Pixabay / Simi Luft<p><span>Until recently, measuring these trees meant scaling their 80 meter high trunks with a tape measure. Now, a team of scientists from University College London and the University of Maryland uses advanced laser scanning, to create 3D maps and calculate the total mass.</span></p><p>The results are striking: suggesting the trees <a href="https://www.nature.com/articles/s41598-020-73733-6" target="_blank" rel="noopener noreferrer">may be as much as 30% larger than earlier measurements suggested.</a> Part of that could be due to the additional trunks the Redwoods can grow as they age, <a href="https://www.nature.com/articles/s41598-020-73733-6" target="_blank" rel="noopener noreferrer">a process known as reiteration</a>.</p>
New 3D measurements of large redwood trees for biomass and structure. Nature / UCL<p>Measuring the trees more accurately is important because carbon capture will probably play a key role in the battle against climate change. Forest <a href="https://www.wri.org/blog/2020/09/carbon-sequestration-natural-forest-regrowth" target="_blank">growth could absorb billions of tons</a> of carbon dioxide from the atmosphere each year.</p><p>"The importance of big trees is widely-recognised in terms of carbon storage, demographics and impact on their surrounding ecosystems," the authors wrote<a href="https://www.nature.com/articles/s41598-020-73733-6" target="_blank"> in the journal Nature</a>. "Unfortunately the importance of big trees is in direct proportion to the difficulty of measuring them."</p><p>Redwoods are so long lived because of their ability to <a href="https://www.nature.com/articles/s41598-020-73733-6" target="_blank" rel="noopener noreferrer">cope with climate change, resist disease and even survive fire damage</a>, the scientists say. Almost a fifth of their volume may be bark, which helps protect them.</p>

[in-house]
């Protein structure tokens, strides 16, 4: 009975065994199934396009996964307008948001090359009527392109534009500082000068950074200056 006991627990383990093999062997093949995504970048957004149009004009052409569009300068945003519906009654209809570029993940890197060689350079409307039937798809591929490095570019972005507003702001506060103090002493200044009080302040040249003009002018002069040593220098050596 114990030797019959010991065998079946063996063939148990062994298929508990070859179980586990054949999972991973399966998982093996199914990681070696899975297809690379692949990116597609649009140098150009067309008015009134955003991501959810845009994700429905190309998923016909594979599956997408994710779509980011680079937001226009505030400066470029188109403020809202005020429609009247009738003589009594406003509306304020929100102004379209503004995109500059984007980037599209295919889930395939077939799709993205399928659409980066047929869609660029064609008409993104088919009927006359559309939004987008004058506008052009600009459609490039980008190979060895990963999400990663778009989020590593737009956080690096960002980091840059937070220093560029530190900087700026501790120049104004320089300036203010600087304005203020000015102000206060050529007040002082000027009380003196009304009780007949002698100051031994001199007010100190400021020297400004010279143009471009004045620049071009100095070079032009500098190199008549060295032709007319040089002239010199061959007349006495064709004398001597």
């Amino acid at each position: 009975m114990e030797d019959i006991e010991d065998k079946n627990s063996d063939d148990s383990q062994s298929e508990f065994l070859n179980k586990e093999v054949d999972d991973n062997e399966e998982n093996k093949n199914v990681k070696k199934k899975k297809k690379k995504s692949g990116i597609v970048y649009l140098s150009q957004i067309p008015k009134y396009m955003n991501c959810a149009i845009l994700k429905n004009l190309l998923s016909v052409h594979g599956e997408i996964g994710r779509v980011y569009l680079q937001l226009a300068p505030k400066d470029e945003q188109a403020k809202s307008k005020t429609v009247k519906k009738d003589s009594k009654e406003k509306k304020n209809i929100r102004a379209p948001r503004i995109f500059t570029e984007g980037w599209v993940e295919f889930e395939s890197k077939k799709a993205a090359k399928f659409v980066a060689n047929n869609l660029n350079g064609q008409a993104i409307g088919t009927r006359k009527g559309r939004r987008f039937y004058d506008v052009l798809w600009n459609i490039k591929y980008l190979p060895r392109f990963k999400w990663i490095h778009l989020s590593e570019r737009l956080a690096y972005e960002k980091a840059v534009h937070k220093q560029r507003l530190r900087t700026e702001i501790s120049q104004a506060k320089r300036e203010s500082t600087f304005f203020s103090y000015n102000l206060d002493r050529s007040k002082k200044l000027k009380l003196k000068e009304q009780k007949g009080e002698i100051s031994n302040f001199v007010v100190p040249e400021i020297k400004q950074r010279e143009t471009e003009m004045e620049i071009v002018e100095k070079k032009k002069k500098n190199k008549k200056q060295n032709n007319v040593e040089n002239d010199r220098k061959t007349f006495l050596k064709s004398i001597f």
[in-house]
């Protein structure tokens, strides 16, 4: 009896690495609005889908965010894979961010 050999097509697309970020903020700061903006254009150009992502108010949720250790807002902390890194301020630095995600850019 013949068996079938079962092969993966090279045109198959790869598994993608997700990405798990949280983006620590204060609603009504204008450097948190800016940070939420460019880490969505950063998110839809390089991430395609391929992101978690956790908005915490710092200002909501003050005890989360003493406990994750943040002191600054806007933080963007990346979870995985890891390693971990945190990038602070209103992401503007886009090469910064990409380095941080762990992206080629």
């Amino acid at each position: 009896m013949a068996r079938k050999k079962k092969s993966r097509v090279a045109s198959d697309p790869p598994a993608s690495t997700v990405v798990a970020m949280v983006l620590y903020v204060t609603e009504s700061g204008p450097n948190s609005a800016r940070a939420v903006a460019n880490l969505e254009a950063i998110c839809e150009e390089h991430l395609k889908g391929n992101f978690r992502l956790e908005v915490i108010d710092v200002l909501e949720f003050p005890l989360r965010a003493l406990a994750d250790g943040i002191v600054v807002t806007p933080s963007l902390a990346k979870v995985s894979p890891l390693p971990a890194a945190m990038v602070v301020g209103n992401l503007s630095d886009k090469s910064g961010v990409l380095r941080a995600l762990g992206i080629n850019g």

Carbon Capture Champions<p><span>Earlier research by scientists at Humboldt University and the University of Washington found that </span><a href="https://www.sciencedirect.com/science/article/pii/S0378112716302584" target="_blank" rel="noopener noreferrer">Redwood forests store almost 2,600 tonnes of carbon per hectare</a><span>, their bark alone containing more carbon than any other neighboring species.</span></p><p>While the importance of trees in fighting climate change is widely accepted, not all species enjoy the same protection as California's coastal Redwoods. In 2019 the world lost the equivalent of <a href="https://www.worldwildlife.org/threats/deforestation-and-forest-degradation" target="_blank" rel="noopener noreferrer">30 soccer fields of forest cover every minute</a>, due to agricultural expansion, logging and fires, according to The Worldwide Fund for Nature (WWF).</p>
Pixabay<p>Although <a href="https://c402277.ssl.cf1.rackcdn.com/publications/1420/files/original/Deforestation_fronts_-_drivers_and_responses_in_a_changing_world_-_full_report_%281%29.pdf?1610810475" target="_blank" rel="noopener noreferrer">the rate of loss is reported to have slowed in recent years</a>, reforesting the world to help stem climate change is a massive task.</p><p><span>That's why the World Economic Forum launched the Trillion Trees Challenge (</span><a href="https://www.1t.org/" target="_blank" rel="noopener noreferrer">1t.org</a><span>) and is engaging organizations and individuals across the globe through its </span><a href="https://uplink.weforum.org/uplink/s/uplink-issue/a002o00000vOf09AAC/trillion-trees" target="_blank" rel="noopener noreferrer">Uplink innovation crowdsourcing platform</a><span> to support the project.</span></p><p>That's backed up by research led by ETH Zurich/Crowther Lab showing there's potential to restore tree coverage across 2.2 billion acres of degraded land.</p><p>"Forests are critical to the health of the planet," according to <a href="https://www.1t.org/" target="_blank" rel="noopener noreferrer">1t.org</a>. "They sequester carbon, regulate global temperatures and freshwater flows, recharge groundwater, anchor fertile soil and act as flood barriers."</p><p><em data-redactor-tag="em" data-verified="redactor">Reposted with permission from the </em><span><em data-redactor-tag="em" data-verified="redactor"><a href="https://www.weforum.org/agenda/2021/03/redwoods-store-more-co2-and-are-more-enormous-than-we-thought/" target="_blank">World Economic Forum</a>.</em></span></p>